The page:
During the XFL’s first go-around, WWE majority owner Vince McMahon played up some wrestling-style flourishes and gimmicks to differentiate his new football league in the market. For its comeback 19 years later, that isn’t the idea. The XFL is simply the latest enterprise trying to do what’s never been done — establish a popular, profitable spring football league.
The new iteration of the XFL will kick off in the District on Saturday when the DC Defenders host the Seattle Dragons at 2 p.m. at Audi Field. Some local fans have latched onto quarterback Cardale Jones and the Defenders as their favorite team. But after last year’s failed Alliance of American Football experiment, the most pressing storyline will be black-and-white: whether the league can last.
Interviews with a dozen players, coaches and executives portrayed an optimistic group of men confident that the XFL won’t meet the same fate as the AAF, which folded several weeks shy of the end of its first season in 2019 due to financial trouble.
Some pointed to the XFL’s motto, “For the love of football,” as a tidy encapsulation of why they’re trusting another new spring league. Players, many of whom spent a short amount of time in the NFL, are willing to take a chance on the XFL in hopes of getting some new game tape and extending their careers.
Defenders coach Pep Hamilton admitted it wasn’t a breeze at first to hire staff members willing to take a chance on the XFL.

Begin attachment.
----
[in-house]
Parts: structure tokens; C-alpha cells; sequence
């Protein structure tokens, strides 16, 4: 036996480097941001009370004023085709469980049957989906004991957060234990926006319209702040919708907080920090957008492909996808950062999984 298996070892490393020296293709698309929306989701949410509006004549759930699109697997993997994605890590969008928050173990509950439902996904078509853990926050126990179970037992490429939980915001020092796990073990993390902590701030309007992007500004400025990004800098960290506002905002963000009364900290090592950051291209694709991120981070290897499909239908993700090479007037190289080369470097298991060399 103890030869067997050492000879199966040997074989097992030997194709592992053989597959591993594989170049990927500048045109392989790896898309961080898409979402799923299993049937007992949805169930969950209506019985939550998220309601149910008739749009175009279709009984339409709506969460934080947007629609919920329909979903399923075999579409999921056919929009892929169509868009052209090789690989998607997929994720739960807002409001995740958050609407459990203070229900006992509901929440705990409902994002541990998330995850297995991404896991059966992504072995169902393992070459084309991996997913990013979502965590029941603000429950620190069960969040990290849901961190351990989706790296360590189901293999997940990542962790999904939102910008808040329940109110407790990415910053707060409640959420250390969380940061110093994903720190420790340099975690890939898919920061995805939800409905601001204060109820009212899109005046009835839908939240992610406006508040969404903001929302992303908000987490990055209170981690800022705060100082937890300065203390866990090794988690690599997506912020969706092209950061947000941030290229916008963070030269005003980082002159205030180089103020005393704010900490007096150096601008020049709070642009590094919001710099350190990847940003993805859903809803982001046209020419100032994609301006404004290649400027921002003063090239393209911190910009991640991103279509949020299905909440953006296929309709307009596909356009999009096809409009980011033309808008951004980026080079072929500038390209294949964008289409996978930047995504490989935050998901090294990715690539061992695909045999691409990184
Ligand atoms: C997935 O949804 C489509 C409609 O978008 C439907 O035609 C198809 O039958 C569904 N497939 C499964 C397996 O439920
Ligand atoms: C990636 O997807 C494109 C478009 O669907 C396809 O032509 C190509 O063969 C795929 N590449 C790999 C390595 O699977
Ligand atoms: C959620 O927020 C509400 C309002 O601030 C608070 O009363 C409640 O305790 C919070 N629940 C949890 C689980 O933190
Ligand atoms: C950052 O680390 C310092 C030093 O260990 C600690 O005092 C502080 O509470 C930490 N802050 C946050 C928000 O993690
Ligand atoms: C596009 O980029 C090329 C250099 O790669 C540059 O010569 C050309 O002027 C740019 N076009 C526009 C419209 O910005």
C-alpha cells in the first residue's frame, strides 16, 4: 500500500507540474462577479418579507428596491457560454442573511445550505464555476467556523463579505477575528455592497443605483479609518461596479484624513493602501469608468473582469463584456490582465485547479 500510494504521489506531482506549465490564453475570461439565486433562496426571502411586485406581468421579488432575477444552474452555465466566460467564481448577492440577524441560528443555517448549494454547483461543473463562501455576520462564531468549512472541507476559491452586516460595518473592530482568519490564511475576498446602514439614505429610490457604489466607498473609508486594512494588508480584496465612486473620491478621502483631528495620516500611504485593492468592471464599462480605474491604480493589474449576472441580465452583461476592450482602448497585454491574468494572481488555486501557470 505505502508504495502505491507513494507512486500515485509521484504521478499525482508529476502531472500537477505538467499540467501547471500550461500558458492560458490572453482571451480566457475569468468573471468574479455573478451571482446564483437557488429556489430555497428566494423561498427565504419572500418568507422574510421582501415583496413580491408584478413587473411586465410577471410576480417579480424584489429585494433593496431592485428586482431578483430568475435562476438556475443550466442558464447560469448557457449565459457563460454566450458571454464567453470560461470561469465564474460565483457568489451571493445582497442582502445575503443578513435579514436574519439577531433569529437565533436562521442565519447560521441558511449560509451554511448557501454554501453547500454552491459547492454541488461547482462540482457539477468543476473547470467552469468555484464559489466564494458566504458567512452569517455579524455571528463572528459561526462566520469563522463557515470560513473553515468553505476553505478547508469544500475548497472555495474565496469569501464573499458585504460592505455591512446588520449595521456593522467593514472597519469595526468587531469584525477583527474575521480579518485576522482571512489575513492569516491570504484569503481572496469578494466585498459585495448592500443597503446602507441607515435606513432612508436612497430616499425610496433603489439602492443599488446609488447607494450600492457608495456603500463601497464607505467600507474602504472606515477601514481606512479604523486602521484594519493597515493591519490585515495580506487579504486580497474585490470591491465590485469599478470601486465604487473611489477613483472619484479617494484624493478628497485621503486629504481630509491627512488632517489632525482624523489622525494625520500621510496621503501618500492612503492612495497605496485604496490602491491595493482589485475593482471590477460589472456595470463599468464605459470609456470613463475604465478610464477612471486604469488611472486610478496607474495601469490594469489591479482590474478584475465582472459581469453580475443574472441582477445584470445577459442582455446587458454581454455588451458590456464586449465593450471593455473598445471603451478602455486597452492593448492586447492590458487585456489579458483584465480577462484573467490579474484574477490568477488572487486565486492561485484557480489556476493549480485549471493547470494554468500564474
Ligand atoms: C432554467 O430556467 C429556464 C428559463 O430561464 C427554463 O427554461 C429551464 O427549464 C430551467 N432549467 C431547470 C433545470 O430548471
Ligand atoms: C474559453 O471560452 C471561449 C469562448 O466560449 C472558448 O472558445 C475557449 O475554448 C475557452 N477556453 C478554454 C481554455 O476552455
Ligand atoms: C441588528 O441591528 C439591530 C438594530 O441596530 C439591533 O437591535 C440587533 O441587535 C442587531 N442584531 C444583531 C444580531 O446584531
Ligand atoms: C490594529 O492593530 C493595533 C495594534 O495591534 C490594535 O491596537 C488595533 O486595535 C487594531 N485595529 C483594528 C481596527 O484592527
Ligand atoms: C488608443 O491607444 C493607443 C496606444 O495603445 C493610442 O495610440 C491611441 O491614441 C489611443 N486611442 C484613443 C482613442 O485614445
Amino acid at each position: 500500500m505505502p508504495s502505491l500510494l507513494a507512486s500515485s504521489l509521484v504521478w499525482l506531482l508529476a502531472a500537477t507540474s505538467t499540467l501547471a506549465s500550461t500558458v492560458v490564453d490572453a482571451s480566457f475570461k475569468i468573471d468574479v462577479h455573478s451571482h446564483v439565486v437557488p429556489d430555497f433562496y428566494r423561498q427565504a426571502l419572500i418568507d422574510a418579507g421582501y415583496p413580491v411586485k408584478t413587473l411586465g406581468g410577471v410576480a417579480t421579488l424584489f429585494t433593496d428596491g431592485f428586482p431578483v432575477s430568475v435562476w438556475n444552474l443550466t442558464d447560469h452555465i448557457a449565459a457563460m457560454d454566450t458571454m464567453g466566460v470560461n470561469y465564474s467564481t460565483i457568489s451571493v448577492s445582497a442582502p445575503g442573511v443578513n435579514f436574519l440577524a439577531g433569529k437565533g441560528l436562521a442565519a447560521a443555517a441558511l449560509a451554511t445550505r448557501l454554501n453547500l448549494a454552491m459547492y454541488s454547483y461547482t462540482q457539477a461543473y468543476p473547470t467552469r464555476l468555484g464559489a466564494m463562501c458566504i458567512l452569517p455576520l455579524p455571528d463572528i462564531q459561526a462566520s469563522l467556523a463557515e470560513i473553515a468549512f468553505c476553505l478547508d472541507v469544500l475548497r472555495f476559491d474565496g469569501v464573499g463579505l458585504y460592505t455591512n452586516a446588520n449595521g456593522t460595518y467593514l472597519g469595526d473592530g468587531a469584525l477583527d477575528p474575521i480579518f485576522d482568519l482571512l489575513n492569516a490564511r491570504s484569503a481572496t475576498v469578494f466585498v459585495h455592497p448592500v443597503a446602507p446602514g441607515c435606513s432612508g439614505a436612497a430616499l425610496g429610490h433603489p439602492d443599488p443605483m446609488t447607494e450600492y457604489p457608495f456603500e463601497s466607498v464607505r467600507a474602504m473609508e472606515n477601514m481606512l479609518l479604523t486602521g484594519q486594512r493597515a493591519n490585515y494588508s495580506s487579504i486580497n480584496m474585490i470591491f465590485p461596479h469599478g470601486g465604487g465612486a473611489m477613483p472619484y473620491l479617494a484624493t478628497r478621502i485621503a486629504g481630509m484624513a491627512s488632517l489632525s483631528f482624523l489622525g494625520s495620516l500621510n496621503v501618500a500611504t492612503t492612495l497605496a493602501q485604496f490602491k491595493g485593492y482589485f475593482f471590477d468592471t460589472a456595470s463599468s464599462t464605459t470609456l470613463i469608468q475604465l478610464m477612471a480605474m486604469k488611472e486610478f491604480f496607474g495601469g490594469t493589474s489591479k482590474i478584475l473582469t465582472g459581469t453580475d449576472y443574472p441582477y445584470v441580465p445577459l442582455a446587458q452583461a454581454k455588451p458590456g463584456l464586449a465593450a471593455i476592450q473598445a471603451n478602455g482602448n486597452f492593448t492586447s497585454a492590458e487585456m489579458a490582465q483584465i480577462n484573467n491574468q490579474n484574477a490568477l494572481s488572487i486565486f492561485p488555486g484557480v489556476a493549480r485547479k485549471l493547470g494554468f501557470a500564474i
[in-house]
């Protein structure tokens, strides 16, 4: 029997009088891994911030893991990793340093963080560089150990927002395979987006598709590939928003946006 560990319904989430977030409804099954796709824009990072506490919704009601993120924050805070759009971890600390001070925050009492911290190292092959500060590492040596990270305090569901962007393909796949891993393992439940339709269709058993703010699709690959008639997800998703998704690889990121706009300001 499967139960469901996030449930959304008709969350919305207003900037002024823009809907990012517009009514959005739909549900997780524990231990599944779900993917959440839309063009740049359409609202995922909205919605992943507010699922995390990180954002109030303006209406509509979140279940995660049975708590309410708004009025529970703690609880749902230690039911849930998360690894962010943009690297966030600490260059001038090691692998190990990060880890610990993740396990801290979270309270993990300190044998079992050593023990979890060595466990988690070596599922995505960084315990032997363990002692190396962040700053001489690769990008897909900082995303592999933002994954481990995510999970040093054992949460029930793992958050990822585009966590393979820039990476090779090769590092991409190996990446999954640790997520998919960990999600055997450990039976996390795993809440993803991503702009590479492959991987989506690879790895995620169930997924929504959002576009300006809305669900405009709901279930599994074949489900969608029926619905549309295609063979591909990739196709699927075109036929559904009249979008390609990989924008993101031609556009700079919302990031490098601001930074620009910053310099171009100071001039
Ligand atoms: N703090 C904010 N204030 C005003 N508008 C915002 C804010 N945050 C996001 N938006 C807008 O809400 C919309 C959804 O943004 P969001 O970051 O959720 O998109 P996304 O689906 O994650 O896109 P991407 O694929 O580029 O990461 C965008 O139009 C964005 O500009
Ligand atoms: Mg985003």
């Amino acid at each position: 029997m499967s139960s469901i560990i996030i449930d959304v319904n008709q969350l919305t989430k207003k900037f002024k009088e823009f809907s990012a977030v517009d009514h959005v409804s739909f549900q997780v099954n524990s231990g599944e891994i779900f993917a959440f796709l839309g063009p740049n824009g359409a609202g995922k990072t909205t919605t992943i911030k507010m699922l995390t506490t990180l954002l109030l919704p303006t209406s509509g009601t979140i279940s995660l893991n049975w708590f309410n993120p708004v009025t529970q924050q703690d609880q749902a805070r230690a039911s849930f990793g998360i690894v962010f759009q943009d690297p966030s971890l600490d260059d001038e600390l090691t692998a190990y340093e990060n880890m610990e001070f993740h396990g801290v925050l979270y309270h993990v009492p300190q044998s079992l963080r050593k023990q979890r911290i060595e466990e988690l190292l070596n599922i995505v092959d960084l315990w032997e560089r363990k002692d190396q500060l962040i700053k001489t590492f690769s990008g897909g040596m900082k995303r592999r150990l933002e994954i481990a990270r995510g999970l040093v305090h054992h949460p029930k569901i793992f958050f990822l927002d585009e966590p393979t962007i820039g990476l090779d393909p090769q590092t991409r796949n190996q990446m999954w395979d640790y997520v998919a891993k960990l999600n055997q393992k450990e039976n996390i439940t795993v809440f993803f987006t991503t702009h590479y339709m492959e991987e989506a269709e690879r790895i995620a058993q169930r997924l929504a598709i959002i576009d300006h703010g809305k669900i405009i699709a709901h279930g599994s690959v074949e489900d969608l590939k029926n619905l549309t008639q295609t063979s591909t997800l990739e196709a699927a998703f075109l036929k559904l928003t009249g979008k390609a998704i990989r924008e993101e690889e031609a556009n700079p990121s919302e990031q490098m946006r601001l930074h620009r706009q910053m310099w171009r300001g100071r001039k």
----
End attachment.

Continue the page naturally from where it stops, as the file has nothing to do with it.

“It started out as a sales job,” Hamilton said. “And I think over time we all recognized that when you look at the ownership in Mr. McMahon and the commitment that he made to the second iteration of the XFL, that it was something that we could rest assured that would be here for a long time, potentially.”
Defenders wide receiver Simmie Cobbs, who spent part of 2018 with the Redskins, said he had no qualms about joining the league.
“I heard about (the AAF) before,” he said. “I don’t think that they would let it happen again. So I think it’s gonna be secure and we’re gonna have a successful season as an overall league.”
Following the Alliance
As a business, the XFL looks, at first glance, similar to the AAF. It’s an eight-team league, starting its season right after the Super Bowl with some high-profile coaches and executives from the NFL and college football. The AAF had respected football exec Bill Polian and famed college coach Steve Spurrier; the XFL brought in commissioner Oliver Luck and longtime Oklahoma coach Bob Stoops.
Like its predecessor, the XFL has a single-entity ownership structure — as opposed to the NFL, where the 32 teams are separately owned.
The primary difference appears to be financial.
The underfunded AAF shut down after prospective angel investor Tom Dundon, owner of the NHL’s Carolina Hurricanes, balked at pouring $250 million into keeping the league afloat.
McMahon, though, has said he is willing to spend as much as $500 million of his sizable fortune on the XFL. In 2019 he liquidated about $272 million in WWE stock and put the money toward the XFL.
Long before it folded, the AAF was disorganized and unable to provide standard amenities, according to some XFL players who also played in that league. Defenders linebacker A.J. Tarpley played for the AAF’s San Diego Fleet, which at first didn’t have any private facilities like weight rooms arranged.